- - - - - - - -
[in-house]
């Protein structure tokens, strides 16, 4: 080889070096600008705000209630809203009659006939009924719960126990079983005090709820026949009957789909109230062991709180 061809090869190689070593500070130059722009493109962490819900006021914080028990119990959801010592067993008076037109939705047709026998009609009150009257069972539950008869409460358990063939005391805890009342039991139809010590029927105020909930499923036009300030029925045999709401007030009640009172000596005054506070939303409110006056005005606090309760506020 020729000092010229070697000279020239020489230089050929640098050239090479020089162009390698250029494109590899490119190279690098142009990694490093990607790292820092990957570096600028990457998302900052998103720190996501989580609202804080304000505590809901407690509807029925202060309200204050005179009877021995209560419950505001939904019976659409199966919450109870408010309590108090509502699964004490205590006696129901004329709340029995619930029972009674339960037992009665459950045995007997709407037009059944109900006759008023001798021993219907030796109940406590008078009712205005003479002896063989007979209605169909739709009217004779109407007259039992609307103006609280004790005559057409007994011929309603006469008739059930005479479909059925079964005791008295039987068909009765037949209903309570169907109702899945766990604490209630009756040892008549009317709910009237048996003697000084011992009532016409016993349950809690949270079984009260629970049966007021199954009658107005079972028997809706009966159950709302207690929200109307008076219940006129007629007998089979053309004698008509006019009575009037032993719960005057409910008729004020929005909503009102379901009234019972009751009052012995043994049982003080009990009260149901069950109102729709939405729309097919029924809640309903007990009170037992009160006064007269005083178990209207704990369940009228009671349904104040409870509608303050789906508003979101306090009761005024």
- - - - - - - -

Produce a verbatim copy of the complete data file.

[in-house]
């Protein structure tokens, strides 16, 4: 080889070096600008705000209630809203009659006939009924719960126990079983005090709820026949009957789909109230062991709180 061809090869190689070593500070130059722009493109962490819900006021914080028990119990959801010592067993008076037109939705047709026998009609009150009257069972539950008869409460358990063939005391805890009342039991139809010590029927105020909930499923036009300030029925045999709401007030009640009172000596005054506070939303409110006056005005606090309760506020 020729000092010229070697000279020239020489230089050929640098050239090479020089162009390698250029494109590899490119190279690098142009990694490093990607790292820092990957570096600028990457998302900052998103720190996501989580609202804080304000505590809901407690509807029925202060309200204050005179009877021995209560419950505001939904019976659409199966919450109870408010309590108090509502699964004490205590006696129901004329709340029995619930029972009674339960037992009665459950045995007997709407037009059944109900006759008023001798021993219907030796109940406590008078009712205005003479002896063989007979209605169909739709009217004779109407007259039992609307103006609280004790005559057409007994011929309603006469008739059930005479479909059925079964005791008295039987068909009765037949209903309570169907109702899945766990604490209630009756040892008549009317709910009237048996003697000084011992009532016409016993349950809690949270079984009260629970049966007021199954009658107005079972028997809706009966159950709302207690929200109307008076219940006129007629007998089979053309004698008509006019009575009037032993719960005057409910008729004020929005909503009102379901009234019972009751009052012995043994049982003080009990009260149901069950109102729709939405729309097919029924809640309903007990009170037992009160006064007269005083178990209207704990369940009228009671349904104040409870509608303050789906508003979101306090009761005024």